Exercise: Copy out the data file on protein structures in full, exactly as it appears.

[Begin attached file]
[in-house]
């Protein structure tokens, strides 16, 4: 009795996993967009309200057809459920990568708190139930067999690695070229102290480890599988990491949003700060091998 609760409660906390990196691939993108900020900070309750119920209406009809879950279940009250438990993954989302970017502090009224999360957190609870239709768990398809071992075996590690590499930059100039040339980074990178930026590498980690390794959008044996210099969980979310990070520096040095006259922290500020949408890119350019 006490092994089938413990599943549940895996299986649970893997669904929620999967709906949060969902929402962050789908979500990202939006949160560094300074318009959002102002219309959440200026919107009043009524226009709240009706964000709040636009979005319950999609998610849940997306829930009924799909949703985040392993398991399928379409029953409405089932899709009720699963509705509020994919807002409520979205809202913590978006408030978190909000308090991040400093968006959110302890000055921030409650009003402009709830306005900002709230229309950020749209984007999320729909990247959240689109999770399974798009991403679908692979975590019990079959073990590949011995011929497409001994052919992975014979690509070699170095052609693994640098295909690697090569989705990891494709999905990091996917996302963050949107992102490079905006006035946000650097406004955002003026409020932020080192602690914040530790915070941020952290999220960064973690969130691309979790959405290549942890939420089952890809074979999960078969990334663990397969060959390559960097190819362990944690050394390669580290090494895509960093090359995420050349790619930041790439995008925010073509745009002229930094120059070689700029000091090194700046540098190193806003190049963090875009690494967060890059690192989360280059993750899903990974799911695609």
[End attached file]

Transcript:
[in-house]
């Protein structure tokens, strides 16, 4: 009795996993967009309200057809459920990568708190139930067999690695070229102290480890599988990491949003700060091998 609760409660906390990196691939993108900020900070309750119920209406009809879950279940009250438990993954989302970017502090009224999360957190609870239709768990398809071992075996590690590499930059100039040339980074990178930026590498980690390794959008044996210099969980979310990070520096040095006259922290500020949408890119350019 006490092994089938413990599943549940895996299986649970893997669904929620999967709906949060969902929402962050789908979500990202939006949160560094300074318009959002102002219309959440200026919107009043009524226009709240009706964000709040636009979005319950999609998610849940997306829930009924799909949703985040392993398991399928379409029953409405089932899709009720699963509705509020994919807002409520979205809202913590978006408030978190909000308090991040400093968006959110302890000055921030409650009003402009709830306005900002709230229309950020749209984007999320729909990247959240689109999770399974798009991403679908692979975590019990079959073990590949011995011929497409001994052919992975014979690509070699170095052609693994640098295909690697090569989705990891494709999905990091996917996302963050949107992102490079905006006035946000650097406004955002003026409020932020080192602690914040530790915070941020952290999220960064973690969130691309979790959405290549942890939420089952890809074979999960078969990334663990397969060959390559960097190819362990944690050394390669580290090494895509960093090359995420050349790619930041790439995008925010073509745009002229930094120059070689700029000091090194700046540098190193806003190049963090875009690494967060890059690192989360280059993750899903990974799911695609």